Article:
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​Late last week, Lincoln unveiled its new design studio in Dearborn, Mich.  The company’s Group Vice President of Global Product Development Raj Nair and Group Vice President of Design J Mays were on hand as this unique facility was showcased to more than 50 members of the automotive media. This video provides a behind-the-scenes look at this new “head and heart of Lincoln,” which will be the brand’s incubator for ideas and innovation. Click here to watch.
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 Lincoln Design Center Makes its National Debut

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​DEARBORN - During the Lincoln Design Center opening Thursday, Mark Fields, executive vice president, Ford Motor Company; President, The Americas, said that Lincoln’s reinvention has a “head and a heart.”

The brand’s reinvention is based on careful research and creating dynamic vehicles inside the all-new dedicated studio – the first for Lincoln in more than four decades. But, it is also about connecting with its new target customers in an emotional way.

More than 50 journalists from all over the country got a behind-the-scenes look into the head and heart of Lincoln during the chic and successful grand opening of the brand’s incubator for ideas and innovation.

Raj Nair, group vice president, Global Product Development, explained Lincoln’s approach to creating its vehicle and the importance of the role of the new Design Center, which is in the heart of the Product Development Center.

“We created the Lincoln Design Studio to create a place for collaboration between our designers, engineers, our product program teams, the whole cross-functional team that works together to deliver that holistic Lincoln experience,” said Nair. 

J Mays, group vice president, Design, and chief creative officer stressed the importance of design to Lincoln’s success.

Mays also mentioned the definition of design— “the combination of style and engineering”, and Lincoln’s distinct style language.

“When I think about Lincoln, I think about heart, soul, warmth and humanity,” he said. “And, we tie innovation and style in a nice little bow that is going to be compelling to the customer.”

Lincoln’s director of Design, Max Wolff, gave an overview on the design studio’s layout, which houses 150 designers, craftspeople and engineers solely dedicated to Lincoln.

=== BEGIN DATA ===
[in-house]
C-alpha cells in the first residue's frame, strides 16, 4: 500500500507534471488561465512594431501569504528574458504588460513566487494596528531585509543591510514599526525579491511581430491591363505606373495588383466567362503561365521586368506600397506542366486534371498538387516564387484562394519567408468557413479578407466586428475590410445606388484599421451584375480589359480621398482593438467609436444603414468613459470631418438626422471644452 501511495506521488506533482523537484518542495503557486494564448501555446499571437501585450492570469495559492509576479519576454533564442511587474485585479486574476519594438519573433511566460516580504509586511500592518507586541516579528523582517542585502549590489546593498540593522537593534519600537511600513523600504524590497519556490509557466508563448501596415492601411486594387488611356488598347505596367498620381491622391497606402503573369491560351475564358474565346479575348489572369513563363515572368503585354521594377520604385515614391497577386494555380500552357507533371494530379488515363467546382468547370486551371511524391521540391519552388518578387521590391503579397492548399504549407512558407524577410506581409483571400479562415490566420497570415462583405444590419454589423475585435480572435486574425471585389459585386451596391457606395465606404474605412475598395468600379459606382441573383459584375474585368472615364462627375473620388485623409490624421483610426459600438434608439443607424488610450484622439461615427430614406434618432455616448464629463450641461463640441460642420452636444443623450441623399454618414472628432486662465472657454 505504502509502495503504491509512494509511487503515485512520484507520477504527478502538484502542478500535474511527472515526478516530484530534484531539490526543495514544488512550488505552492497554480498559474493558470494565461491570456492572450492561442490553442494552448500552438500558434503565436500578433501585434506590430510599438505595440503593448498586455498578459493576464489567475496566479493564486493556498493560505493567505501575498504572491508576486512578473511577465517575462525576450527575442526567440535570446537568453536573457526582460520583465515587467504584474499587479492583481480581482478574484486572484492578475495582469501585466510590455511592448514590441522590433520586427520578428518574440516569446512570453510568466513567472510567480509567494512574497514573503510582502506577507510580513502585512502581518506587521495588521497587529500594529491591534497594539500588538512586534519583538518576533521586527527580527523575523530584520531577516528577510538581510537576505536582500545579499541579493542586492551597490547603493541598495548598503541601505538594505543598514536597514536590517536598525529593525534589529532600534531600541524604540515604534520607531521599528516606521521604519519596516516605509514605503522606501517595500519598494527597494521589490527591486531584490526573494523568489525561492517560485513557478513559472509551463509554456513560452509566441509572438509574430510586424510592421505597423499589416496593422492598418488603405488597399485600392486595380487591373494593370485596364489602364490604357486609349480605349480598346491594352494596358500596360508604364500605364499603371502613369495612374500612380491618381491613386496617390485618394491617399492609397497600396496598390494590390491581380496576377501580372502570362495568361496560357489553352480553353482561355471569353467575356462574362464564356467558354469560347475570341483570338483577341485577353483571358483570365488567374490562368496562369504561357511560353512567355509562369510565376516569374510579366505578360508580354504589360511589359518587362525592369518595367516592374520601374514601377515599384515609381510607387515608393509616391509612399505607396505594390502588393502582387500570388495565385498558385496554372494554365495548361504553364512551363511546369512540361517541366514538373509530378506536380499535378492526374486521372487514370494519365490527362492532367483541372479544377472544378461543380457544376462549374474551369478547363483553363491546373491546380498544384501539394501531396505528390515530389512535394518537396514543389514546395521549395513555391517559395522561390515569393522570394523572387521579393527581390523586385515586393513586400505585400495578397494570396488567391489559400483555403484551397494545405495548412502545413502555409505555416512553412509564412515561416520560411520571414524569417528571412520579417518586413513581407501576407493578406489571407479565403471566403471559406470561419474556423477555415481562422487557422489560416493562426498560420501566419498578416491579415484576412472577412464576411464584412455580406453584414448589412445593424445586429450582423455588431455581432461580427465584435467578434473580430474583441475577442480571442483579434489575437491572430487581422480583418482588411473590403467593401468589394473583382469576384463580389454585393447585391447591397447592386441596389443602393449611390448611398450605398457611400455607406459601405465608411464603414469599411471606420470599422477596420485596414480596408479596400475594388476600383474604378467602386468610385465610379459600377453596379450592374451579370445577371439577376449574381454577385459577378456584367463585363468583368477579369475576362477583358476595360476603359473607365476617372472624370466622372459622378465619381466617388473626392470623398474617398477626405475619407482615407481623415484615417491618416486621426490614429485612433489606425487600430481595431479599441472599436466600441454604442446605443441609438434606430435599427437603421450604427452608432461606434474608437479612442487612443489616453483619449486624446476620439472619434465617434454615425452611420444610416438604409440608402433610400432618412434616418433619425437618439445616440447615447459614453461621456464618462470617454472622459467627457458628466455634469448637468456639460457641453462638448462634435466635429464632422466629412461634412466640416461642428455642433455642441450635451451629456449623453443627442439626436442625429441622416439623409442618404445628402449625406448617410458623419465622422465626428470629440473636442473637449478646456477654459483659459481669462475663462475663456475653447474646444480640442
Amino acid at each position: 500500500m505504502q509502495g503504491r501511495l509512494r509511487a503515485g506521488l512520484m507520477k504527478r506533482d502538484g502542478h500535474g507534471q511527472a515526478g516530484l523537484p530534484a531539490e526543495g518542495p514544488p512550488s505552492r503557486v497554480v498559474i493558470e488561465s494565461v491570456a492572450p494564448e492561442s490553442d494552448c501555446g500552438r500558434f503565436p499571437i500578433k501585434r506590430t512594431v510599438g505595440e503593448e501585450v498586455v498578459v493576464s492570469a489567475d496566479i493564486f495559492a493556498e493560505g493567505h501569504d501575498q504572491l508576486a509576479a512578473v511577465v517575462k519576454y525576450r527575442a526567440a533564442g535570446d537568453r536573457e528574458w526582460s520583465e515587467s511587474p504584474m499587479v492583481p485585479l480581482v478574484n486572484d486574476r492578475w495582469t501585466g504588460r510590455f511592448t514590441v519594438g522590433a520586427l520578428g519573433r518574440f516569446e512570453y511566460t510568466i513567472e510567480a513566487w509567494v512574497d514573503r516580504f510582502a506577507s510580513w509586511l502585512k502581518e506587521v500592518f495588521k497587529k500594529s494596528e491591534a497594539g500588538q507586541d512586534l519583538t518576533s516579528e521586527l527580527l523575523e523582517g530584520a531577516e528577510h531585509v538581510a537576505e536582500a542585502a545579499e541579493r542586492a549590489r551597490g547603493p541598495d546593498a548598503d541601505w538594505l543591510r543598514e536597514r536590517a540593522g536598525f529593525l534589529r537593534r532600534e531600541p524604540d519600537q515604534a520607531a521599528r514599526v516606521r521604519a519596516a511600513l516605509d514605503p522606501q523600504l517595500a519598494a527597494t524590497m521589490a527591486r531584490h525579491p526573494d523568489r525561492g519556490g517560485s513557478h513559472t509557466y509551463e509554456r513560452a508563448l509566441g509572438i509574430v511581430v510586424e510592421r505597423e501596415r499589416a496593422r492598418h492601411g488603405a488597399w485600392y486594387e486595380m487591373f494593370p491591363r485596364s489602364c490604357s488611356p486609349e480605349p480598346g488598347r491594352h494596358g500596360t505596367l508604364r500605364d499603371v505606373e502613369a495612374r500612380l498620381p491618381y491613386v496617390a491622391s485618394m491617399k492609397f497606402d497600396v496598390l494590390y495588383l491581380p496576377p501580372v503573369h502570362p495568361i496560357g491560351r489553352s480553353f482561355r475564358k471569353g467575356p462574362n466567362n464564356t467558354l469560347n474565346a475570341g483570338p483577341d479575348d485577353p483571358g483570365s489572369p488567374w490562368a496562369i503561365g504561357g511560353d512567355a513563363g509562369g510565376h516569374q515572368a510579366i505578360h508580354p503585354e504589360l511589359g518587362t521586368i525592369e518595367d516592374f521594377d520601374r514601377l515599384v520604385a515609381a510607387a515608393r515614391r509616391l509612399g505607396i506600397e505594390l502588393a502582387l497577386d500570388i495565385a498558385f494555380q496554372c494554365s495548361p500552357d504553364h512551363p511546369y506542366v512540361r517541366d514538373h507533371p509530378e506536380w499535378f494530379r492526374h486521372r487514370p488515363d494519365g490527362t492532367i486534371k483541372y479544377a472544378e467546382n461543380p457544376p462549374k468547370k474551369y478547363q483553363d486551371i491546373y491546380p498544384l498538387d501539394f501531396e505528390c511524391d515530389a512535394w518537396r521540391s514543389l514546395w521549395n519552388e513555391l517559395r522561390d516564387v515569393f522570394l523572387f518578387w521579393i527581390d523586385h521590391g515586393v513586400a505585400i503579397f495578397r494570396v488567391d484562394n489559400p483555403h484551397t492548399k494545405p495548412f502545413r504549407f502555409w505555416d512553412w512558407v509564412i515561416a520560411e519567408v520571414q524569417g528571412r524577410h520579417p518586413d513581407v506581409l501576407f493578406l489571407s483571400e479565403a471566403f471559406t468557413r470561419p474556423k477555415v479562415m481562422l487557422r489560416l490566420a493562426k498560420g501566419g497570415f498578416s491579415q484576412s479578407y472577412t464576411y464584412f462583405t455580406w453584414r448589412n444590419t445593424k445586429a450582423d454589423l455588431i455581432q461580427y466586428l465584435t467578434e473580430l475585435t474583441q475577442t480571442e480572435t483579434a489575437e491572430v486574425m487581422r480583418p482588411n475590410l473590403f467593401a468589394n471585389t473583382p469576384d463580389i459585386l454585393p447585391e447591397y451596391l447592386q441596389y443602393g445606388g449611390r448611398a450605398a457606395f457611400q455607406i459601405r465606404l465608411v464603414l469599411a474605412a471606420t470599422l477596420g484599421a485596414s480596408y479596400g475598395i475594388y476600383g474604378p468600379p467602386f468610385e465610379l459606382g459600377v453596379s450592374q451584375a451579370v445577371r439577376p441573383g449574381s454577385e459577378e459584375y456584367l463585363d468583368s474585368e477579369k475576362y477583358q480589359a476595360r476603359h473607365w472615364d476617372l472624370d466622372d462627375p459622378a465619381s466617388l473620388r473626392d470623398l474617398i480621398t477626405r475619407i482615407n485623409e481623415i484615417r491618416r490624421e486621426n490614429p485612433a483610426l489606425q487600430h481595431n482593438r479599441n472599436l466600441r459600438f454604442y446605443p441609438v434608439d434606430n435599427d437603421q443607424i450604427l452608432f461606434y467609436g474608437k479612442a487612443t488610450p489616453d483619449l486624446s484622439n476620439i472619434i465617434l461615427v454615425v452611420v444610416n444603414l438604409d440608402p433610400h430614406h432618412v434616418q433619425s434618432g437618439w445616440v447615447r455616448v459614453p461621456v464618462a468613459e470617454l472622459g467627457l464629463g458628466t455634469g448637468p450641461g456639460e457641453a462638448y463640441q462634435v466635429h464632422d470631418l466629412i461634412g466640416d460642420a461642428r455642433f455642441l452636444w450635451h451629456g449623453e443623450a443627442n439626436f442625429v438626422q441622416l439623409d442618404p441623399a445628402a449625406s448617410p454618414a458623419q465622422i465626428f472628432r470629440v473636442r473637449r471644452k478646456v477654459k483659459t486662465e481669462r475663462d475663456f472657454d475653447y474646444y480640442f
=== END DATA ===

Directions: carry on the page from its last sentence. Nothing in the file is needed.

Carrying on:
It was a priority to “fit interior and exterior design teams into space because often they are two separate work streams with two different sensibilities,” said Wolff.

Wolff says having everyone under one roof - from clay modelers and engineers to interior and exterior designers - allows the team to “collaborate on one harmonious vehicle.”

Guests from publications like House Beautiful and Complex magazine to Automotive News enjoyed a tour of the new studio with Lincoln’s design leaders serving as guides: Soo Kang, interior Design chief; Darrell Behmer, exterior Design chief; and Susan Swek, group chief designer, Color & Materials Design. Tour highlights included the color and trim display, the interior design process and craftsmanship and the 2013 MKZ milling and sculpting area.

Following the tour of the 36,544-square-foot design space, Jim Farley, group vice president, Global Marketing, Sales and Service, talked about the new Lincoln experience. He emphasized that the brand is trying to connect with a very specific group of consumers— “We’d rather have a few people love us than everybody like us.”

The brand wants people to fall in love with the overall experience from the dealership to ownership. Farley compared it to a “neighborhood tailor” who knows everything about you — what you like, and what you dislike. It’s more than just coming into the showroom and buying a car: it’s personal.

Farley spoke of the brand’s aspirations to become like a notable safari tour service he researched a couple of years ago. “People came for the animals and fell in love with the guides,” he said.

Highlighting the event was a panel bringing together thought-leaders from several design disciplines. Wolff was joined by Todd Bracher, industrial design; Marc Kushner, architect; and Timo Weiland, fashion design. Fred Bernstein, noted design critic and journalist, served as moderator.

The panel compared and contrasted their different design sensibilities and answered questions. They discussed innovation and the influences each of their industries has on the others.

Wolff, for example, compared some of the uses of LED lighting on the new 2013 MKZ to Bracher’s work, “Lightfalls” and “Virtual LED” system –a fusion of Bracher’s creative vision driven by 3M technology. It creates the image of multiple LED bulbs; it is actually only one.

For more on the Lincoln Design Center, checkout the below articles:

Q&A with Lincoln's Director of Design, Max Wolff
From Idea to Sketch to Clay to Metal: How a Vehicle Comes to Life in the Lincoln Studio  
Lincoln Design Center Opening Marks New Milestone in Brand’s Reinvention




10/22/2012 9:20 AM